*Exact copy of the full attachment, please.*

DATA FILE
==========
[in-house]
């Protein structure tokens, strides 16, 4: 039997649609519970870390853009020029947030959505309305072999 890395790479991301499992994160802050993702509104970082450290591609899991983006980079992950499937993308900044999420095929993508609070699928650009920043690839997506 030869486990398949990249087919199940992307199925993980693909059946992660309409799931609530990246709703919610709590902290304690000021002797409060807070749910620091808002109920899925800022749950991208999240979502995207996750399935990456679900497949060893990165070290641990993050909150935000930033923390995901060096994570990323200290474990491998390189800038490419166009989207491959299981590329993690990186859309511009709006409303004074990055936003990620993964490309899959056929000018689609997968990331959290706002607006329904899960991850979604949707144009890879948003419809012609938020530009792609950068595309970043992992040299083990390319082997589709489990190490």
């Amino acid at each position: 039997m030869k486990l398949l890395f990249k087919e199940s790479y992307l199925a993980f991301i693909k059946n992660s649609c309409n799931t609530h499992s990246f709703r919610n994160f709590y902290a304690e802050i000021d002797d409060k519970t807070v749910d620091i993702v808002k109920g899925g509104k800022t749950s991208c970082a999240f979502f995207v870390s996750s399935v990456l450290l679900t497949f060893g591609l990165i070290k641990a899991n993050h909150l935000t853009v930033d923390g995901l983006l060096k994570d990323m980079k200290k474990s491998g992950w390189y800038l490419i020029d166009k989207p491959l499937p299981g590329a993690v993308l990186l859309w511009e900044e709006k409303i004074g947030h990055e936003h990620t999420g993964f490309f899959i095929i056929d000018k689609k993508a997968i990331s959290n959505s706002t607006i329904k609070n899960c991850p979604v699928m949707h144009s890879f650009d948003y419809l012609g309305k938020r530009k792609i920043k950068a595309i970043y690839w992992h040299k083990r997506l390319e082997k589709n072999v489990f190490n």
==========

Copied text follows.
[in-house]
């Protein structure tokens, strides 16, 4: 039997649609519970870390853009020029947030959505309305072999 890395790479991301499992994160802050993702509104970082450290591609899991983006980079992950499937993308900044999420095929993508609070699928650009920043690839997506 030869486990398949990249087919199940992307199925993980693909059946992660309409799931609530990246709703919610709590902290304690000021002797409060807070749910620091808002109920899925800022749950991208999240979502995207996750399935990456679900497949060893990165070290641990993050909150935000930033923390995901060096994570990323200290474990491998390189800038490419166009989207491959299981590329993690990186859309511009709006409303004074990055936003990620993964490309899959056929000018689609997968990331959290706002607006329904899960991850979604949707144009890879948003419809012609938020530009792609950068595309970043992992040299083990390319082997589709489990190490």
């Amino acid at each position: 039997m030869k486990l398949l890395f990249k087919e199940s790479y992307l199925a993980f991301i693909k059946n992660s649609c309409n799931t609530h499992s990246f709703r919610n994160f709590y902290a304690e802050i000021d002797d409060k519970t807070v749910d620091i993702v808002k109920g899925g509104k800022t749950s991208c970082a999240f979502f995207v870390s996750s399935v990456l450290l679900t497949f060893g591609l990165i070290k641990a899991n993050h909150l935000t853009v930033d923390g995901l983006l060096k994570d990323m980079k200290k474990s491998g992950w390189y800038l490419i020029d166009k989207p491959l499937p299981g590329a993690v993308l990186l859309w511009e900044e709006k409303i004074g947030h990055e936003h990620t999420g993964f490309f899959i095929i056929d000018k689609k993508a997968i990331s959290n959505s706002t607006i329904k609070n899960c991850p979604v699928m949707h144009s890879f650009d948003y419809l012609g309305k938020r530009k792609i920043k950068a595309i970043y690839w992992h040299k083990r997506l390319e082997k589709n072999v489990f190490n």